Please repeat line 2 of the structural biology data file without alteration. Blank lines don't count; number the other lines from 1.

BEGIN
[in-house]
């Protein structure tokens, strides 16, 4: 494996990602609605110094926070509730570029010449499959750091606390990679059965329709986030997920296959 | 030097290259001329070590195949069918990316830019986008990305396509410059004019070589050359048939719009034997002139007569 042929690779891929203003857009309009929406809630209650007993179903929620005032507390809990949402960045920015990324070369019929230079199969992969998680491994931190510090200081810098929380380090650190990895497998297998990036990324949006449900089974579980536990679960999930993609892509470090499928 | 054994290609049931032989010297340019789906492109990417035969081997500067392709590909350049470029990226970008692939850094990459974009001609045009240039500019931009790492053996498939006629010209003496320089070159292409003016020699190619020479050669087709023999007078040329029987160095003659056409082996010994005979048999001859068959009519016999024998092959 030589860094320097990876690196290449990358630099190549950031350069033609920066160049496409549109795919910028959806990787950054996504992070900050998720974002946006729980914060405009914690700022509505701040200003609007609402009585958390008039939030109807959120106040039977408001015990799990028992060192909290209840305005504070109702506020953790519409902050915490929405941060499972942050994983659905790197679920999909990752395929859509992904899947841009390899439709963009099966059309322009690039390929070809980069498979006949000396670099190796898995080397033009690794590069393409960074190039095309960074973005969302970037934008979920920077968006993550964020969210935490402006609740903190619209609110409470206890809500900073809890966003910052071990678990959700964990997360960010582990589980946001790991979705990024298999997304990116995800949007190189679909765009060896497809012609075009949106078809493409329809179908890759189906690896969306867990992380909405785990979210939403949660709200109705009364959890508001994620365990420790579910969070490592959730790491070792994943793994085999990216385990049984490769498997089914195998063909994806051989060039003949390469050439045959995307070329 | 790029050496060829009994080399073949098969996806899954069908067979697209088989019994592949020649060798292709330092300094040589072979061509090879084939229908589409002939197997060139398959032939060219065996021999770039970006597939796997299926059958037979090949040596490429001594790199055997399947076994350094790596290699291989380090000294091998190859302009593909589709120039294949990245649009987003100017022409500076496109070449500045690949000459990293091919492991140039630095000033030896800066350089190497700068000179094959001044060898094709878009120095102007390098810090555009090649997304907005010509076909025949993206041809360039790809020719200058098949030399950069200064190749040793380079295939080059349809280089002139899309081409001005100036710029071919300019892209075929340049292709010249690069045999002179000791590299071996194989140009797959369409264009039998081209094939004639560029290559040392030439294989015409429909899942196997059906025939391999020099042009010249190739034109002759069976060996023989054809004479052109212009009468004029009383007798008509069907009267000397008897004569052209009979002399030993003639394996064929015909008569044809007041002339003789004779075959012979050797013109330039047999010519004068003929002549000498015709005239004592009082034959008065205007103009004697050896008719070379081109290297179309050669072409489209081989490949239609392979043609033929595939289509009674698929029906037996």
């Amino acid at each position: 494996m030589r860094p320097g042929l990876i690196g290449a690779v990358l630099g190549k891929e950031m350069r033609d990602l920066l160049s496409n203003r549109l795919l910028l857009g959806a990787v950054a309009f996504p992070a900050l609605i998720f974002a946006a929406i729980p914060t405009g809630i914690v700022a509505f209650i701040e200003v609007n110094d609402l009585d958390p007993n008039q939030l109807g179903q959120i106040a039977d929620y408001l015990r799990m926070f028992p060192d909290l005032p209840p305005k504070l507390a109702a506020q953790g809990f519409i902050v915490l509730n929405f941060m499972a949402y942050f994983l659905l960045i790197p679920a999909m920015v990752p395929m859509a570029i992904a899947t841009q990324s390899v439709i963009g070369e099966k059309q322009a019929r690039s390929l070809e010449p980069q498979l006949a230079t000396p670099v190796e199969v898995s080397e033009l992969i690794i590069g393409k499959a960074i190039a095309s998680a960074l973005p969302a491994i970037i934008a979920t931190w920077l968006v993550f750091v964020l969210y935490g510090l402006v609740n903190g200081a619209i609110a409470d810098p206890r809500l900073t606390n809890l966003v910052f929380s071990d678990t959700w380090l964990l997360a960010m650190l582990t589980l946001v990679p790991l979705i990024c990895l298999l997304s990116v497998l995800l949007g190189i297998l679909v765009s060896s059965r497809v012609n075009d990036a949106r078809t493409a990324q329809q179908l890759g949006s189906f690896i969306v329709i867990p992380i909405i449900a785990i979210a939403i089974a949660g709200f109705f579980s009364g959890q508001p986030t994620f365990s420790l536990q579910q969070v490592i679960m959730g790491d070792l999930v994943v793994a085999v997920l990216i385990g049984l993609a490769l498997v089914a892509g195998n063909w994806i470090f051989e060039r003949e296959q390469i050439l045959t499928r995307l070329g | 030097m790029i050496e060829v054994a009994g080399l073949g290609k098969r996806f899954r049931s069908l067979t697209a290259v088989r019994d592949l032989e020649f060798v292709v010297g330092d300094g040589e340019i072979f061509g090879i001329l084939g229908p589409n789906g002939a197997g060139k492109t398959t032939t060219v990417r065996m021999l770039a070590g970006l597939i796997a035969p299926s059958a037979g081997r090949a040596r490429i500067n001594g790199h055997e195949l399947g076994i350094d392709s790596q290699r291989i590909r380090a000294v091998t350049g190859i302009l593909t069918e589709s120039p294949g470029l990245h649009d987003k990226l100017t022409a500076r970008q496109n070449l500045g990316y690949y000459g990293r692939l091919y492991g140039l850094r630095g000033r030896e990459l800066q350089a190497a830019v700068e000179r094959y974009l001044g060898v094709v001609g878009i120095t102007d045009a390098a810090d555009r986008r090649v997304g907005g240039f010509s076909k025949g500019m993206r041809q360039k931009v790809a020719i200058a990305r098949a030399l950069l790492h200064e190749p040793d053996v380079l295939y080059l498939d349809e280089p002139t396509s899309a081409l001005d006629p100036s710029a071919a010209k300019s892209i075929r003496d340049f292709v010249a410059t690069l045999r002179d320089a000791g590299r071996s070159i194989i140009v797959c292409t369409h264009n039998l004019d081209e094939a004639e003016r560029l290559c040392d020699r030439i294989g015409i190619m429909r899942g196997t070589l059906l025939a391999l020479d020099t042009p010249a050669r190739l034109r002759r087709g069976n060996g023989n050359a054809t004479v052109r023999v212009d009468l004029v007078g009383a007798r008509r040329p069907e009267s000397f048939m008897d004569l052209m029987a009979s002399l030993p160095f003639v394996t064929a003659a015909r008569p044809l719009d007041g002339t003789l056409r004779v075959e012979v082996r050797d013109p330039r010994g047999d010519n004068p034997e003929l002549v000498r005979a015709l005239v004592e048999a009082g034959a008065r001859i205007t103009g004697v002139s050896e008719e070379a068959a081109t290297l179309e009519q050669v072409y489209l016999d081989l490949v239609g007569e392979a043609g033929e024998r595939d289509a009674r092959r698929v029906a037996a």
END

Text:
């Protein structure tokens, strides 16, 4: 494996990602609605110094926070509730570029010449499959750091606390990679059965329709986030997920296959 | 030097290259001329070590195949069918990316830019986008990305396509410059004019070589050359048939719009034997002139007569 042929690779891929203003857009309009929406809630209650007993179903929620005032507390809990949402960045920015990324070369019929230079199969992969998680491994931190510090200081810098929380380090650190990895497998297998990036990324949006449900089974579980536990679960999930993609892509470090499928 | 054994290609049931032989010297340019789906492109990417035969081997500067392709590909350049470029990226970008692939850094990459974009001609045009240039500019931009790492053996498939006629010209003496320089070159292409003016020699190619020479050669087709023999007078040329029987160095003659056409082996010994005979048999001859068959009519016999024998092959 030589860094320097990876690196290449990358630099190549950031350069033609920066160049496409549109795919910028959806990787950054996504992070900050998720974002946006729980914060405009914690700022509505701040200003609007609402009585958390008039939030109807959120106040039977408001015990799990028992060192909290209840305005504070109702506020953790519409902050915490929405941060499972942050994983659905790197679920999909990752395929859509992904899947841009390899439709963009099966059309322009690039390929070809980069498979006949000396670099190796898995080397033009690794590069393409960074190039095309960074973005969302970037934008979920920077968006993550964020969210935490402006609740903190619209609110409470206890809500900073809890966003910052071990678990959700964990997360960010582990589980946001790991979705990024298999997304990116995800949007190189679909765009060896497809012609075009949106078809493409329809179908890759189906690896969306867990992380909405785990979210939403949660709200109705009364959890508001994620365990420790579910969070490592959730790491070792994943793994085999990216385990049984490769498997089914195998063909994806051989060039003949390469050439045959995307070329 | 790029050496060829009994080399073949098969996806899954069908067979697209088989019994592949020649060798292709330092300094040589072979061509090879084939229908589409002939197997060139398959032939060219065996021999770039970006597939796997299926059958037979090949040596490429001594790199055997399947076994350094790596290699291989380090000294091998190859302009593909589709120039294949990245649009987003100017022409500076496109070449500045690949000459990293091919492991140039630095000033030896800066350089190497700068000179094959001044060898094709878009120095102007390098810090555009090649997304907005010509076909025949993206041809360039790809020719200058098949030399950069200064190749040793380079295939080059349809280089002139899309081409001005100036710029071919300019892209075929340049292709010249690069045999002179000791590299071996194989140009797959369409264009039998081209094939004639560029290559040392030439294989015409429909899942196997059906025939391999020099042009010249190739034109002759069976060996023989054809004479052109212009009468004029009383007798008509069907009267000397008897004569052209009979002399030993003639394996064929015909008569044809007041002339003789004779075959012979050797013109330039047999010519004068003929002549000498015709005239004592009082034959008065205007103009004697050896008719070379081109290297179309050669072409489209081989490949239609392979043609033929595939289509009674698929029906037996």